Dialogue

Vocabulary

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Lesson Notes

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Lesson Transcript

Intro

Michael: How are sentences structured In Swedish?
Jesper: And are the rules rigid?
Michael: At SwedishClass101.com, we hear these questions often.
In the following situation, Ben Lee, a foreign-exchange student, is walking through central Stockholm with his friend, Sandra Strom. Ben sees someone that he thinks is a famous Swedish singer, and he says to Sandra, "I know him, it's Håkan Hellström."
Ben Lee: Jag känner igen honom, det är Håkan Hellström.
Dialogue
Ben Lee: Jag känner igen honom, det är Håkan Hellström.
Sandra Strom: Honom känner jag också igen.
Michael: Once more with the English translation.
Ben Lee: Jag känner igen honom, det är Håkan Hellström.
Michael: "I know him, it's Håkan Hellström."
Sandra Strom: Honom känner jag också igen.
Michael: "I know him too."

Lesson focus

Michael: In the conversation, Ben says that he recognizes a famous Swedish singer. In English, Sandra's agreeing statement, "I know him too," differs from Ben's statement only by one additional word, "too," or
Jesper: också
Michael: The word order, however, remains the same in English. What about Swedish? Ben says, "I know him,"
Jesper: Jag känner igenom honom,
Michael: Sandra answers, if translated word-by-word, "him know I too,"
Jesper: Honom känner jag också igen.
Michael: Why is that? While Swedish usually follows the S-V-O, or the Subject-Verb-Object order, sentence structure doesn't need to be observed as strictly as in English and is relatively flexible. In this example, the structure changes form S-V-O to O-V-S, object-verb-subject. So, in Sandra's sentence, she is able to start off with the object,
Jesper: honom
Michael: continue with the verb, "know,"
Jesper: känner;
Michael: followed by the subject,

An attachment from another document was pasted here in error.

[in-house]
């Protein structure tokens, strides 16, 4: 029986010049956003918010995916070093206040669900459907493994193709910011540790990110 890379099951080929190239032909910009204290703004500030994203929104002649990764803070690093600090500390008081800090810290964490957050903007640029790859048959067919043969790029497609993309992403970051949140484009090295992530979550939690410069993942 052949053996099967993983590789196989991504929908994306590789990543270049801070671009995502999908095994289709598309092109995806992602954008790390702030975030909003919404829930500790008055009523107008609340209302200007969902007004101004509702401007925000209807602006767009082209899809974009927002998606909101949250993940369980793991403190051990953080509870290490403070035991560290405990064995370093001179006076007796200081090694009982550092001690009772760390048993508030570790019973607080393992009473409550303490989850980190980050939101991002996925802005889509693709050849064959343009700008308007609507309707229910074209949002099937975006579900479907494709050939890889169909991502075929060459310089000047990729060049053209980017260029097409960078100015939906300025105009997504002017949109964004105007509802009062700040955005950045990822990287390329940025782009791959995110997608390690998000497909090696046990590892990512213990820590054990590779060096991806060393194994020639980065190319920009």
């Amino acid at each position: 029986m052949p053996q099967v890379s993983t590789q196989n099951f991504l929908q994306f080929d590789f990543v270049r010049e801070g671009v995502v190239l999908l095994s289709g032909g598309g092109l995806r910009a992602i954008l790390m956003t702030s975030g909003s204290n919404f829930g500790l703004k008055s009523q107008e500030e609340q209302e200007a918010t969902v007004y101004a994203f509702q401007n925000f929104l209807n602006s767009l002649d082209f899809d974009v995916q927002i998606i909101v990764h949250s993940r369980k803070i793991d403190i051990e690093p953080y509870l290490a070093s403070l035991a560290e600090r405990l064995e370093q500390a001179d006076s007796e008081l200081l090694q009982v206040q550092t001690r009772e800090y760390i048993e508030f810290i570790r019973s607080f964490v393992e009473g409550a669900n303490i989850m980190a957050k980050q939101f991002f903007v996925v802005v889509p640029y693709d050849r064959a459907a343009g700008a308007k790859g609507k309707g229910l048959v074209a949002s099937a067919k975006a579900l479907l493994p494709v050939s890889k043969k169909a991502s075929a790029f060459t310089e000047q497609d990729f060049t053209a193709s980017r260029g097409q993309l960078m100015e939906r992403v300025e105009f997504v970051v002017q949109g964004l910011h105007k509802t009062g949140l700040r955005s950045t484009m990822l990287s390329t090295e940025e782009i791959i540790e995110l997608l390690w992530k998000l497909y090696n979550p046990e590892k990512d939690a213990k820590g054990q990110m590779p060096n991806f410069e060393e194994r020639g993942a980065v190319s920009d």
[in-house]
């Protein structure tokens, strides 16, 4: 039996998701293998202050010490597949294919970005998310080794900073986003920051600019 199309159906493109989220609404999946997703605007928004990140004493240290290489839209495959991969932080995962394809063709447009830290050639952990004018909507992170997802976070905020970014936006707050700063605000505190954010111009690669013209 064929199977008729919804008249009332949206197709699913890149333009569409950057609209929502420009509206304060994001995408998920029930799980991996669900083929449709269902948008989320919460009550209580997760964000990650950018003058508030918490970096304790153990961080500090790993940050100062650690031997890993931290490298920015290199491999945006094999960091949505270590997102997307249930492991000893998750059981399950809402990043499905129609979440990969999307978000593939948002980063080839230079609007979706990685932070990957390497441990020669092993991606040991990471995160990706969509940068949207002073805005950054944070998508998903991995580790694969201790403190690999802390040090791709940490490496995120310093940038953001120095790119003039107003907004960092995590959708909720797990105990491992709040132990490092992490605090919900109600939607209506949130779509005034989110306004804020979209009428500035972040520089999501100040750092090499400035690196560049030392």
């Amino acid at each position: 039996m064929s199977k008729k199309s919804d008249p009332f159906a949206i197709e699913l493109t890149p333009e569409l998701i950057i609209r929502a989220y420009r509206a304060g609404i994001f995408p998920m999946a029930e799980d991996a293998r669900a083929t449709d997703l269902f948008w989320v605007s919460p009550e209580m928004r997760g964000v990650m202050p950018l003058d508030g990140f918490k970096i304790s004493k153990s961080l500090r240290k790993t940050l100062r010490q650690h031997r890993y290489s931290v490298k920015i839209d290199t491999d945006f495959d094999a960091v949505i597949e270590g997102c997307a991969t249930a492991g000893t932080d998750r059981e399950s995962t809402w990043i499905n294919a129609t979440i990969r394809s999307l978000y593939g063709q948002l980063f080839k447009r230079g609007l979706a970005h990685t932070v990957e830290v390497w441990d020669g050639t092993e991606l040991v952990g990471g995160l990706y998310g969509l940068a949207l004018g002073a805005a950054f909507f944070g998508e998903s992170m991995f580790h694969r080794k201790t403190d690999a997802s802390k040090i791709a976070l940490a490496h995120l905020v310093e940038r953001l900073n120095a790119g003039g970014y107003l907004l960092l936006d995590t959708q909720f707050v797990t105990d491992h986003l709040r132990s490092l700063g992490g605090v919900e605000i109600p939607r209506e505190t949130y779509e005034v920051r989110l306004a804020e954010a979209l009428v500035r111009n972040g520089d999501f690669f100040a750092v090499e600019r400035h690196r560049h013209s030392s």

Jesper: jag
Michael: before adding the adverb, "too,"
Jesper: också.
Michael: The Swedish sentence structure is indeed pretty flexible, isn't it? Thus, although the subject-verb-object structure is dominant in Swedish, the words can be moved around rather freely.
Practice Section
Michael: Let's review what we heard in this lesson. I will say the target sentence in English, and then you should respond by saying the sentence out loud in Swedish. Jesper will then model the correct answer. Listen to him carefully, with the focus on pronunciation, and then repeat.
The first sentence is "I know him, it's Håkan Hellström."
[Beep. Pause 5 seconds.]
Jesper: Jag känner igen honom, det är Håkan Hellström.
Michael: Did you get it right? Listen to Jesper again, and repeat.
Jesper: Jag känner igen honom, det är Håkan Hellström.
[Beep. Pause 5 seconds.]
Jesper: Jag känner igen honom, det är Håkan Hellström.
Michael: The second sentence is "I know him too."
[Beep. Pause 5 seconds.]
Jesper: Honom känner jag också igen.
Michael: How did you do this time? Again, listen to Jesper and repeat.
Jesper: Honom känner jag också igen.
[Beep. Pause 5 seconds.]
Jesper: Honom känner jag också igen.
Cultural Insight
Michael: Now, do you remember which Swedish singer Ben and Sandra recognized on the street? He's called...
Jesper: Håkan Hellström,
Michael: and he is one of the biggest musical stars in Sweden.
Jesper: His hometown is Ullevi in Gothenburg, or Göteborg,
Michael: as Swedes say, and has been called "Gothenburg's Springsteen."

Outro

Michael: Do you have any more questions? We're here to answer them!
Jesper: Vi ses!
Michael: See you soon!

3 Comments

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SwedishPod101.com Verified
Monday at 06:30 PM
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Do you have any questions about the Swedish language?

SwedishPod101.com Verified
Friday at 10:48 PM
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Hej Sarah,

Thank you so much for your feedback! It's so helpful to us when students comment and help us see what things can be improved and made clearer. Will send it in to our team to look at! 😇


Vicky

Team SwedishPod101.com

Sarah F
Thursday at 06:38 AM
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I think you should explain that “känner igen” is in English “recognize” instead of “know” because you are including the “igen”. I had to look this up because I didn’t understand why “igen” was also in the sentence. This makes sense because recognizing someone is different than knowing them. I can recognize when I see Lady Gaga walking down the street, but I can’t say that I know her! 😄 If this is wrong, please let me know, but I think the distinction should be made. Tack!